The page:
Israel took the rare and drastic step of barring Palestinians from Jerusalem's Old City on Sunday as tensions mounted following attacks that killed two Israelis and wounded a child.
The restrictions will be in place for two days, with only Israelis, tourists, residents of the area, business owners and students allowed, police said.
Worship at the sensitive Al-Aqsa mosque compound will be restricted to Old City residents and Arab Israelis, and limited to men aged 50 and above. There will be no age restrictions on women. They will be allowed to enter through one specific gate.
There was no immediate reaction from Palestinian officials.
Saturday's attacks came with Israeli security forces already on alert after recent clashes at the Al-Aqsa compound and surrounding Old City, as well as the murder in the West Bank of a Jewish settler couple.
On Saturday night, a Palestinian said to be an Islamist killed two Israeli men and wounded a woman and a toddler in a knife and gun attack in the Old City. Police shot dead the attacker.
In a separate incident on Saturday, a Palestinian man stabbed a passerby in west Jerusalem before being shot dead by police while he was fleeing the scene. The victim was wounded, police said.
Clashes also broke out overnight around a checkpoint leading to the occupied West Bank involving Palestinians, Israeli settlers and Israeli security forces, with sporadic gunfire heard in the area.
Israeli Prime Minister Benjamin Netanyahu was to return from the United States on Sunday and hold consultations with Defence Minister Moshe Yaalon. His security cabinet is also to meet on Monday, after the end of the Jewish Sukkot holiday, Israeli media reported.
There have been fears that the sporadic violence could spin out of control, with some warning of the risk of a third Palestinian intifada, or uprising.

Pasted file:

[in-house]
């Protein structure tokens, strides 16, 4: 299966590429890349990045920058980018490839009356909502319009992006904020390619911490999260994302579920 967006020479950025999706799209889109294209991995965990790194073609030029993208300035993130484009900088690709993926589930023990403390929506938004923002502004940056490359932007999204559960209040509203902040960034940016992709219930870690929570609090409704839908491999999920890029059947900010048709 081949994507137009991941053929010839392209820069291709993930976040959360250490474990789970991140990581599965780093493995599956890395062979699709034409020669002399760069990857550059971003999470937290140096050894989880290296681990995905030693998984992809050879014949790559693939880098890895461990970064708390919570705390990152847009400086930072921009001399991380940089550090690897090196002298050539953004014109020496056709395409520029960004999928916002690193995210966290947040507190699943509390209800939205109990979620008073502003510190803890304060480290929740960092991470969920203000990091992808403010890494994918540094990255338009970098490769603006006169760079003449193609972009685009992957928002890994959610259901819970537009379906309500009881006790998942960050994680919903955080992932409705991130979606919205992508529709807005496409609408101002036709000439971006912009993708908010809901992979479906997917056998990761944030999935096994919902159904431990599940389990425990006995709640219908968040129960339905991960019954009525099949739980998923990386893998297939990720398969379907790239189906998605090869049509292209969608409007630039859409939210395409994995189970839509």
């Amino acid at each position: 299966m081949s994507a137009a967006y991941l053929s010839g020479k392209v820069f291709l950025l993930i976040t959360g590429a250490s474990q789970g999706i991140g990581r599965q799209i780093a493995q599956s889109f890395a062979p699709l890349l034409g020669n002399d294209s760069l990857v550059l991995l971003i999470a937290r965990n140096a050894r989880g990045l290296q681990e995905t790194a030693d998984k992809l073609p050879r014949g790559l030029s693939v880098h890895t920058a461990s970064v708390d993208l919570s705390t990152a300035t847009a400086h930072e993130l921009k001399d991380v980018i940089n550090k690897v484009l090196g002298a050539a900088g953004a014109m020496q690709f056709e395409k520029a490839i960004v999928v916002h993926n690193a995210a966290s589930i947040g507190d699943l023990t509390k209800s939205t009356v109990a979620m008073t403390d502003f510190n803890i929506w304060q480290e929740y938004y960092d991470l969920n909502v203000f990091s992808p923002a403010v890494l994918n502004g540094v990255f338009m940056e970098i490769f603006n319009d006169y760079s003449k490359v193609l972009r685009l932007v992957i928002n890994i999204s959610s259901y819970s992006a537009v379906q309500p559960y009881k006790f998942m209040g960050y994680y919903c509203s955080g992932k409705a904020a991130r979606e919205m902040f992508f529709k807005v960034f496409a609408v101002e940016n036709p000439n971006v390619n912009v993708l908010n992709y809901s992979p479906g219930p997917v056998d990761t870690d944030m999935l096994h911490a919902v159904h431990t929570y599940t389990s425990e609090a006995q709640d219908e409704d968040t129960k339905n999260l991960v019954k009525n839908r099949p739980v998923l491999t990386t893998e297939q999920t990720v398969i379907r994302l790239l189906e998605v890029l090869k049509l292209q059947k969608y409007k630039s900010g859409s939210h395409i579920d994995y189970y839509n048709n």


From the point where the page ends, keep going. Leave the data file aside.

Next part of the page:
Last week, in his address to the UN General Assembly, Palestinian president Mahmud Abbas said he was no longer bound by previous accords with Israel, accusing the Israeli government of violating them.
Saturday's Old City attack saw a two-year-old child slightly wounded in the leg and taken to hospital. A woman was in serious condition, rescue services said.
Police spokesman Micky Rosenfeld said it appeared the child had been shot.
The two men who were killed were a 41-year-old rabbi and resident of the Old City as well as a 21-year-old who lives in a West Bank settlement, Israeli media said.
Media reports said three of the victims were members of the same ultra-Orthodox family on their way to pray at the Western Wall.
The attacker first used a knife, but reportedly took a gun from one of the male victims and fired at police when they responded after being alerted, before he was himself shot dead.
Police named him as Mohannad Shafiq Halani, 19, from a village near Ramallah in the West Bank.
Islamic Jihad group said he was one of its members, but did not claim responsibility for the attack. Islamist movement Hamas, in power in the Gaza Strip, praised the attack as "a heroic act of resistance".
The United States condemned it, with State Department spokesman John Kirby saying Washington was "very concerned about mounting tensions in the West Bank and Jerusalem".
Israeli security forces have been on high alert during recent Jewish and Muslim holidays, particularly with Jews visiting the sensitive Al-Aqsa compound, which they call the Temple Mount. The site is located in Israeli-annexed east Jerusalem.
The eight-day Jewish Sukkot holiday began last Sunday and has continued all week.
Thursday night's murder of a Jewish settler couple in the West Bank in front of their four children further fuelled tensions. The Israeli deployed extra troops to the area in a bid to avoid an escalation in violence.
Palestinian police and medical sources said 10 Palestinians were wounded by Israeli fire in the West Bank on Saturday during a raid by troops in Nablus hunting the murderers of the couple.
The Israeli military said that arrests had been made, without providing details.
Thursday night's murders came hours after Netanyahu addressed the UN General Assembly in New York, where he called for a resumption of direct peace talks with the Palestinians.
Abbas addressed the UN a day earlier, issuing his declaration that he was no longer bound by previous accords and pushing for a multilateral peace effort.
* The story was edited by Ahram Online.